THERE is no doubting the fact that enfant terrible Julius Malema is an opportunist, looking for any chance to remain relevant in SA and, more importantly, influence who becomes the next president of the African National Congress (ANC) and, in turn, the country.
So his call for a nationwide strike until National Union of Mineworkers general secretary Frans Baleni and the rest of the union’s leadership step down with immediate effect should be seen in this light.
The irresponsible comments are meant to increase tensions in the mining sector and put more pressure on the country’s leaders, and, importantly, keep his name in the papers. The point is that Malema matters and, as an expelled member of the ANC, is untouchable.
While the president and his allies look at ways to silence the noise surrounding the country’s bread basket, a considerable amount of damage continues to be done to SA Incorporated. The damage caused by dirty and dangerous politics in the platinum fields across the country, which seems to be spreading to other minerals sectors, may last much longer than the political careers of the entire ANC leadership and Malema himself.
Lonmin yesterday warned of a "significant" threat of job losses due to the month-long illegal strike. A conservative estimate is that the company, which has had funding problems since 2008, is losing $4m a day because of the unplanned closure of operations.
While the country looks for a breakthrough in the dispute — as labour, the government and the company seek a solution to the problem in the sector — there cannot be any encouragement from the Congress of South African Trade Union’s (Cosatu’s) statement in response to Malema’s taunts.
The trade union federation urges "workers not to allow themselves to be used as a political football, to remain united and strong and to focus their anger on their real enemy, the mining bosses".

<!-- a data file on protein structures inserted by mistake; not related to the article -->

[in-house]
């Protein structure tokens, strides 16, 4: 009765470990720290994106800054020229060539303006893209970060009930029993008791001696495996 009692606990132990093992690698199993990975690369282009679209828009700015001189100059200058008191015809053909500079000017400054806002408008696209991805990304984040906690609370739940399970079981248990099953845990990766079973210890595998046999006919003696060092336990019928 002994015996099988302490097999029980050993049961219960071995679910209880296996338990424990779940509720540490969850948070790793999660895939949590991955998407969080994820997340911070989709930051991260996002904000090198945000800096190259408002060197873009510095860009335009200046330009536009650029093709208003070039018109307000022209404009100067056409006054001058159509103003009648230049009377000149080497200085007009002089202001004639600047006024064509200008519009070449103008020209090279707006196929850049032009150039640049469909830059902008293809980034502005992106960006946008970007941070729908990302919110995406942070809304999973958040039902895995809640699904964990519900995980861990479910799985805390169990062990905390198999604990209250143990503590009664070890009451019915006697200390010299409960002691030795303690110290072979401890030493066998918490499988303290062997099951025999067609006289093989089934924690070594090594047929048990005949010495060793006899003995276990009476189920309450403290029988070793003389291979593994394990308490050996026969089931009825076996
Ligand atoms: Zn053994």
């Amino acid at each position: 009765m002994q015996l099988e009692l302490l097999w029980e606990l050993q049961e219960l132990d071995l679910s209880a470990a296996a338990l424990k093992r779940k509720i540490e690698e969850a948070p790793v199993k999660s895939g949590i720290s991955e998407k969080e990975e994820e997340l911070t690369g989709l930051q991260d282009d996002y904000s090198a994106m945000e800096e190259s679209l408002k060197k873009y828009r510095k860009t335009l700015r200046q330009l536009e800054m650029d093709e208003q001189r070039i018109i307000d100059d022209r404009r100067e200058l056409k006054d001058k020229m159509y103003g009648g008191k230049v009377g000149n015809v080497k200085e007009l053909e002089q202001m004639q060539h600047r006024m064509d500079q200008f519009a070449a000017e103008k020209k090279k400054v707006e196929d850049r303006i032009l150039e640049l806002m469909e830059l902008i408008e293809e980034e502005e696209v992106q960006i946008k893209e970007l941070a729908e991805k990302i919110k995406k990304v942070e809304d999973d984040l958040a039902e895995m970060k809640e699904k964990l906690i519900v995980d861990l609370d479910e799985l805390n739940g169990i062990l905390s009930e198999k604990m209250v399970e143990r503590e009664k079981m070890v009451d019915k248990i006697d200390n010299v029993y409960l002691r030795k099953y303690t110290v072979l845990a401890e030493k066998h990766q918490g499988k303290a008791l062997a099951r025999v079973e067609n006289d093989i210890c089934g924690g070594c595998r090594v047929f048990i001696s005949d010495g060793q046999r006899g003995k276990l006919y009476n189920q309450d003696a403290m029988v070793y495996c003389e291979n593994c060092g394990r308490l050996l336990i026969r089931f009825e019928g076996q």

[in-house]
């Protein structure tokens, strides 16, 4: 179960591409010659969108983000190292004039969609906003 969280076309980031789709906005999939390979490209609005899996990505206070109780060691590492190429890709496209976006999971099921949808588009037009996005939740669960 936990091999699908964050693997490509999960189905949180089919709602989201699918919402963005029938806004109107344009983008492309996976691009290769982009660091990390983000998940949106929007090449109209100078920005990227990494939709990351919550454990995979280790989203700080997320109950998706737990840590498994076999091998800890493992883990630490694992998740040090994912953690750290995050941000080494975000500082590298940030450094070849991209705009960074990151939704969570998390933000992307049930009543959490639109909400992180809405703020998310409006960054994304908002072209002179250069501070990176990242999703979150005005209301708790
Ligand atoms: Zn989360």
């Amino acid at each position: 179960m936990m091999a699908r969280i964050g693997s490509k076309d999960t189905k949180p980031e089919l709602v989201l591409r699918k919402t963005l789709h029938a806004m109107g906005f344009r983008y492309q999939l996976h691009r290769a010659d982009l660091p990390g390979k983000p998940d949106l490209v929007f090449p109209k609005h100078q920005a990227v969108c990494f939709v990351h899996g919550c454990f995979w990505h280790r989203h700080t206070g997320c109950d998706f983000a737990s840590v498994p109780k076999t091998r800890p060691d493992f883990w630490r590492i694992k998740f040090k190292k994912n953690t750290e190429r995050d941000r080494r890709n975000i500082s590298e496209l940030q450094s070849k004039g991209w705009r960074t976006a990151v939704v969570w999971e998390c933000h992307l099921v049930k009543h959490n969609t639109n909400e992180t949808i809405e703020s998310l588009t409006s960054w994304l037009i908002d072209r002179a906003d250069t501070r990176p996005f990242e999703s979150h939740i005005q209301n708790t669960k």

There’s no winning here is there? Both Malema and Cosatu are looking to keep emotions high — when emotions actually need to be removed from this crisis.
MARKET sentiment has swung from hopes the US Federal Reserve (Fed) will embark on another round of stimulus, to the absolute misery that in the end the central bank may not embark on a third round of quantitative easing.
Economic data from the US has been bad enough to warrant intervention and has not impressed enough to take the possibility off the table.
The Fed first used quantitative easing as a means of encouraging growth in late 2008.
But for some, last week’s employment data from the world’s biggest economy may just be the push the US Federal Open Market Committee needs to look at the measure to improve the country’s job market ahead of presidential elections in November.
One of Fed chairman Ben Bernanke’s main tasks is to ensure the economy is creating jobs.
The most recent economic data confirmed that it is still an unhealthy job market. The US created just 96,000 jobs last month — below expectations and less than that which is needed to keep up with population growth, according to a government report.
The unemployment rate fell to 8.1% from 8.3% — but only as a result of many job seekers abandoning the labour market.
Markets have been rallying on the view that central banks have the capacity and will to promote a better environment for growth.
The JSE has maintained its upward trajectory, emerging market currencies such as the rand have strengthened considerably over the past few weeks. Gold has moved past the $1,700/oz mark and held firmly above it.
On the assumption that the Fed announces more quantitative easing tomorrow, and assures the market that rates will remain low for an extended period, the question has to be asked: just how much further can risk appetite go?
That’s especially true for the rand due to lower commodity prices and yesterday’s shock second quarter current account deficit, equivalent to 6,4% of gross domestic product. The market was expecting a deficit of 4,8%.
"Without sufficient capital inflows, the rand will come under increasing pressure," said Stanlib economist Kevin Lings. "The deterioration in the current account is certainly not conducive to a cut in interest rates next week."
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